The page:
The Bubble Has Burst
Updated: Oct 10, 2020
Aldo Comas, 35, is the CEO of Terminal Zero, one of currently ten wind tunnels operating in Spain. As enterprising as he is passionate, Aldo decided to make a career out of his preferred sport: skydiving. The member of the Babylon Freefly team ventured into the indoors by building his tunnel adjacent to the country’s biggest shopping mall in Zaragoza.
Construction started in late 2017 and extended over all of two years. It was in October 2019 when Macarena Gómez, Aldo’s wife and business partner – and a well-known actress in a top-rated and long-running Spanish sitcom, finally made the first boarding call at “Terminal Zero – Ministry of Flight.”
With Macarena as well as Aldo being true A-list celebrities, it didn’t come as much of a surprise that many big names in show business and politics were present for the inaugural party on 16 November 2019.
Business was going well. Innovative concepts that the couple had developed to enhance the clients’ experience at the tunnel started to produce good results. Most notably the JAM SESSIONS that combined the flying performances with live music by walk-on talents on Thursdays.
Then came Friday 13 March 2020 and the declaration of a state of emergency by the Spanish government. From the early morning of 16 March all of Spain was put on a total lockdown. Initially to apply for a period of 15 days, it was extended by parliamentary votes several times – virtually through the end of June for some regions. More than just bad for business.
“We have been operating our wind tunnel for five months. Just five months! We encountered all the classical problems of a facility that had just opened up. Historically, there is no wind tunnel that is profitable and moves forward until two years later. You need to build your brand and you need to create understanding on the part of your clientele, etc., etc.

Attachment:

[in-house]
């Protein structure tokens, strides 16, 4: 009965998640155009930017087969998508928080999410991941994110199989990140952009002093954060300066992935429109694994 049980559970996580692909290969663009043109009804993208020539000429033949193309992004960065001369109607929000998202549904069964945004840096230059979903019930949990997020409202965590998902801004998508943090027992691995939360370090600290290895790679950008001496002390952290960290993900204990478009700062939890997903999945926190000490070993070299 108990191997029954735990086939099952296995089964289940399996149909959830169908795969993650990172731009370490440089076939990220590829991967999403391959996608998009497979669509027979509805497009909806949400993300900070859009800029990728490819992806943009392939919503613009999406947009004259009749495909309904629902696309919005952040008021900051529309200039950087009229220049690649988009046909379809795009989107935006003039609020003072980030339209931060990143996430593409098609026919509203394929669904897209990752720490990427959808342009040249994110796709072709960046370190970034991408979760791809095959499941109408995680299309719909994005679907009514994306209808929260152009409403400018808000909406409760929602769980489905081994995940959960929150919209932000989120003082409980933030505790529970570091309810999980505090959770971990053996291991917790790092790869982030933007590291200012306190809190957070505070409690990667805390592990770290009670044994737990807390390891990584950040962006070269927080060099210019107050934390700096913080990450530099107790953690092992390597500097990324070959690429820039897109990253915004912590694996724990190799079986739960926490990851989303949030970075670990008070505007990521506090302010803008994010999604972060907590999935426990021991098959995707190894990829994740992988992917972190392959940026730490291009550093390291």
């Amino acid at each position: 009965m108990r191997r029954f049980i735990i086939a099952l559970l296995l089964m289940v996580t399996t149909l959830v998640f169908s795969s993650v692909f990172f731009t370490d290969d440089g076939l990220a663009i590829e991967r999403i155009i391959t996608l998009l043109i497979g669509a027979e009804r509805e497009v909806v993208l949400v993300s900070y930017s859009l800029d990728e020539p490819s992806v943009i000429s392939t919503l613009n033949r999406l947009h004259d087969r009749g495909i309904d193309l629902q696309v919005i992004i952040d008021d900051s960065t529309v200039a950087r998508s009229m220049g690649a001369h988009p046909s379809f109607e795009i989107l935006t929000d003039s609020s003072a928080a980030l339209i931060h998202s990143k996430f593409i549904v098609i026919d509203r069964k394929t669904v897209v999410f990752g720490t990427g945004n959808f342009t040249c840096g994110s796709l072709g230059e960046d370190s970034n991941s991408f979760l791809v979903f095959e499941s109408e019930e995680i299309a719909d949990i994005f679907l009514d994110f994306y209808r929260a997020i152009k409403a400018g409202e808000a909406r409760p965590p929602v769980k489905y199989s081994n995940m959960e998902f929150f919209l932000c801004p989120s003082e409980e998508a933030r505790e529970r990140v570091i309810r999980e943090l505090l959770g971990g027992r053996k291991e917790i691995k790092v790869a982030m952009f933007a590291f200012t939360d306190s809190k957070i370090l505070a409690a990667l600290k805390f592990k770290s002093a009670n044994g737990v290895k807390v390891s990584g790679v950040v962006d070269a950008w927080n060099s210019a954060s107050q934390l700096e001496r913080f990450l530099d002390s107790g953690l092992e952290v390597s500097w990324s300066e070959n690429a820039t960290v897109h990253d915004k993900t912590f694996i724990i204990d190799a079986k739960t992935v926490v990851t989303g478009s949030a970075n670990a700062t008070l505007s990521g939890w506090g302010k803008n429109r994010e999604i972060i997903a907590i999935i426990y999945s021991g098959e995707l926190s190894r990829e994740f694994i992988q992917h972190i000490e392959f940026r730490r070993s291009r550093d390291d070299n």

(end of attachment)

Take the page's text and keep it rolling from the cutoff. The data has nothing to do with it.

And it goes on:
We came into the tunnel business at a time when the bubble was still there, maybe because many operators had lowered prices to make flying more accessible and ‘democratic’ for everyone. Something I strongly believe is achievable. The tunnel manufacturers, on the other hand, maintained their prices, even though they, too, could have reduced margins somewhat. That they didn’t do so started to make the “bubble” a little less sustainable.”
Aldo’s outlook is generally that of an optimist. His entire professional career as a cinematographer, actor, musician and entrepreneur can be described as a “succession of successes.” Nevertheless, he is sufficiently attuned to the dynamics of the world economy to realize that this situation is different now.
“I can hear everybody saying that it will all work out, even at this stage. But the world of wind tunnels has changed. Because the bubble has definitely burst.
In our case, after only five months of operation, we are in a rather bad situation. Neither I nor my partner have the funds required to deal with the fallout of COVID-19 on our own. We depend on a society that functions normally but suddenly find ourselves in a lockdown.
Now, after reopening just a few weeks ago, we are at risk of getting shut down again because of the increase in infections around Zaragoza. A new outbreak! I have several friends who have infected themselves. There are those who claim that it is a little less dangerous this time, that there is a lower viral load, but we are back on a partial (Stage Two) lockdown. All the while the bills keep coming in. If we are to survive this situation, we will need to have a lot of people understanding us better.”
Aldo already made the experience with a second venture of his, the Burning Spring Skydiving Festival. Modelled after the Burning Man that is held annually in Nevada's Black Rock Desert in the USA, the extravaganza was scheduled to take place for the fourth time at Skydive Empuriabrava in June. Travel and other restrictions required him to cancel it. Striking the balance between a refunding policy and a sensible call for goodwill is a challenge – even for the big airlines. Listen to how Aldo handled it.